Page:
Race to the Pennant is simple, great-looking and fun. Developer Tyler Hillsman is doing a great job with it, even if he is a Royals fan.
The London Evening Standard has a great article on the iPad’s growing presence in London business. And it’s not just the boardroom. Apple’s immensely popular tablet is showing up — and getting things done — in bars, hospitals and fashion boutiques.
Isabel McMeekan, founder of Everybody Ballet, explains how the iPad benefits her students and her studio at large:
“This works brilliantly. Not only are our iPads pianos and orchestras but they also help us to plan ballet classes, draw images to aid teaching, photograph and film our dancers and keep us in communication with all our students.”
That’s pretty cool. Here’s a use case I hadn’t thought of:
“The iPad is also changing childcare. At Brick Oven pizza restaurant in Chiswick there’s a video camera in the play area, linked to four iPads on tables, so parents can enjoy their meal and keep watch on their bambini.”
Here in Massachusetts, I see iPads at work often. What stikes me is how workers and customers are already accustomed to seeing the devices in a business role. Sign the iPad with my finger to pay? You’ll email a receipt? Sure, no problem.
It’s hard to believe that the iPad is only three years old. What an amazing device.
Also, why don’t American pizza joints offer babysitting?!
As you’ll see, Hulu’s solution is superior, but I’ve got a workaround for Netflix’s shortcoming. Here’s a look at how to make Netflix and Hulu safer for kids on the iPad, and how to get around Netflix’s poor implementation.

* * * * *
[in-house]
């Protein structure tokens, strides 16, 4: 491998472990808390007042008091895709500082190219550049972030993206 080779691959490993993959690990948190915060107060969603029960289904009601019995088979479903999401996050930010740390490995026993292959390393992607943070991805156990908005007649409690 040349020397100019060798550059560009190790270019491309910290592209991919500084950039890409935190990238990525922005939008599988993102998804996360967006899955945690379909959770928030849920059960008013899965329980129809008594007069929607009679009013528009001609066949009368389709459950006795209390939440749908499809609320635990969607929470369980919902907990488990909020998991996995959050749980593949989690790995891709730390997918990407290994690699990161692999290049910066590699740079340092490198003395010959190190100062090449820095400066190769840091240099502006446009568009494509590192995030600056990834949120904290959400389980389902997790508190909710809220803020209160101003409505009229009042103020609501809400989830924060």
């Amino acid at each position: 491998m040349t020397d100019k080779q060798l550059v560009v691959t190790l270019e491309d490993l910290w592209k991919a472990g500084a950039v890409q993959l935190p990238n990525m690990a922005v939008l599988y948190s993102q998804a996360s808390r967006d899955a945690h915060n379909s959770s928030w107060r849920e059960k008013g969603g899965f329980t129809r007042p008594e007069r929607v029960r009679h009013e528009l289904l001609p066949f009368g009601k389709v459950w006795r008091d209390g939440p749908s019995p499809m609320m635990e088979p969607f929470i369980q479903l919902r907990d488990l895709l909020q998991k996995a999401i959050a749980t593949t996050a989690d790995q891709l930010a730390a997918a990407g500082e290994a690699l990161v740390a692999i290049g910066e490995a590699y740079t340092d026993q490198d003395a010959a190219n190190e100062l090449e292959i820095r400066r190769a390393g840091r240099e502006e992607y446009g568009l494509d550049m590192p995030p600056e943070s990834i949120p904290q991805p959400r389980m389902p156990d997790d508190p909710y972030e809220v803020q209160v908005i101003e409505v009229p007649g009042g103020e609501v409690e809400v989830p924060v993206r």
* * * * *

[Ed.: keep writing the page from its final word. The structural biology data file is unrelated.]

Hulu’s Kids Lock
Hulu offers streaming TV shows and movies on the iPhone, iPad and desktop. It selection is pretty good, especially if you’re a television fan. You’ll find several options for kids, as well as content they shouldn’t see. Kids Lock lets you restrict the app to the former. To set it up, follow these steps (remember, Hulu Kids Lock for iOS is only available on the iPad for some reason).
Tap the Kids tab in the central tool bar.
A new window appears featuring a selection of children’s programs (above).
Tap Lock for Kids in the upper right-hand corner.
A dialog box appears describing the features of Kids Lock. To proceed, tap Enable Kids Lock.
That’s it. To watch a program, simply tap it and get started.
To exit Kids Lock, you must enter your Hulu password (above). Once that’s done, you can browse Hulu’s complete library. This is a real advantage over Netflix’s Just For Kids. Users can exit that service’s lock-out by simply tapping the exit button twice, no password required. But don’t worry, I’ve got a fix for that. Read on.
Netflix’s Just For Kids
Last October, Netflix updated its app for iPhone and iPad (free, universal) with a feature called “Just for Kids.” It’s meant to present kid-friendly movies and TV shows while hiding those inappropriate for children. It’s a nice first step, but that’s all it is. I was able to exit Just For Kids mode easily, and even view an R-rated feature when it should have been hidden.